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One Year of a Global Pandemic: How Can We Help Teens?

What’s going on?

What will be the impact of the lost year? Let’s take a look at factors that we notice are weighing on youth the most:

Lack of day-to-day social interaction. When you ask kids what they like most about school they usually talk about their friends and extracurricular activities, not academics.  Social skill and growth come from exposure to opportunities to practice and these have been greatly limited for over a year. Teens are likely to experience a bit of social “rustiness” as they return to the social pressure cooker that is middle and high school. Young people who may have been behind the curve socially may find it particularly startling to go back to the classroom and may experience social anxiety or sadness as they observe a widening gap with their peers.

Relaxing of academic expectations. It is no secret that academic expectations have been eased for a year and teens are beginning to worry about how they will be able to move into higher math, science, or language class without a strong academic foundation to stand on. Many teens are experiencing diminished academic fluency as the pandemic drags on. It remains to be seen how this academic year will impact long term academic achievement.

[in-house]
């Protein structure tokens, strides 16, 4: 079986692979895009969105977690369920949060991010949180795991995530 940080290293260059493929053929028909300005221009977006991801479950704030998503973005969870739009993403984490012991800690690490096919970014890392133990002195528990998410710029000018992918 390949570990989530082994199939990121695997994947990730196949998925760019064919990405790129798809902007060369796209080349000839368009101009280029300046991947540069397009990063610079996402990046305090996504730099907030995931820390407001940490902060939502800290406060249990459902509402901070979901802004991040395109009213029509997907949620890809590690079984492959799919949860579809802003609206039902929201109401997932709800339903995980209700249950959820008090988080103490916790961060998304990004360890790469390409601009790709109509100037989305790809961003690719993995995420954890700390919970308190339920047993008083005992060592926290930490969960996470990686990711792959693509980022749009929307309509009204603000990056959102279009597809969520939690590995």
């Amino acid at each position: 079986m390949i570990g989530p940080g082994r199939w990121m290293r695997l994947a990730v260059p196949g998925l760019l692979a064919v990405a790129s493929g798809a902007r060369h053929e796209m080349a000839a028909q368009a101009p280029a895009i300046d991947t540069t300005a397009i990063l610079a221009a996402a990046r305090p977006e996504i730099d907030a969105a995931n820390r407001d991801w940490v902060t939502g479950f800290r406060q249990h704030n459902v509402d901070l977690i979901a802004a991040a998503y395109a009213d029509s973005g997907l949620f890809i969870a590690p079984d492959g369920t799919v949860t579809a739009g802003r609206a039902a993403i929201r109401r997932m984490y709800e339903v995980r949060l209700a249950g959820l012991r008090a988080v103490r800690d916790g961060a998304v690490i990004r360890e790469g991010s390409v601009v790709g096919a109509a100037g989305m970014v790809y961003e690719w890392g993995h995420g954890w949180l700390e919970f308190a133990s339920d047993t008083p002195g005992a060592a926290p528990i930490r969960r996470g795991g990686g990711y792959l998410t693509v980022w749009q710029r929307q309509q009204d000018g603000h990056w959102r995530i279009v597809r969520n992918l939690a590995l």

Grief associated with a global pandemic. Teens have had reduced interaction with extended family and sadly for many, increased personal experience with death of loved ones. Routines have been disrupted, athletics reduced, and the losses and uncertainty about COVID have all contributed to understandable sadness and anxiety.

How can adults help?

Now more than ever, teens need adult compassion and support. Teachers, coaches, parents and other trusted adults are critically needed to guide teens through this crisis. Keep the following tips in mind:

Validate. Give them opportunities to vent. Listen. Sit with them when they complain, despair, and cry. Let them know their emotions make sense and that you are there for them.

Extend kindness and compassion. Offer warmth and patience. Imagine what all of this must be like for a young person and channel that empathy into your responses.

Help problem solve. Ask if they would like help with problem solving. If they say no, then stay focused on validating. If yes, model problem solving by collaboratively looking at possible solutions and steps for implementing them.

Provide hope. When the team is trailing in the final inning, the players need cheering! Be a cheerleader for your kids and demonstrate the hope that they may be having trouble accessing.

Finally, take care of yourself. Caregivers need care too. Prioritize self-care and balance it with caring for others. You will be modeling effective stress management and will be a more effective teacher, coach, parent, therapist, or youth worker. We will get through this together!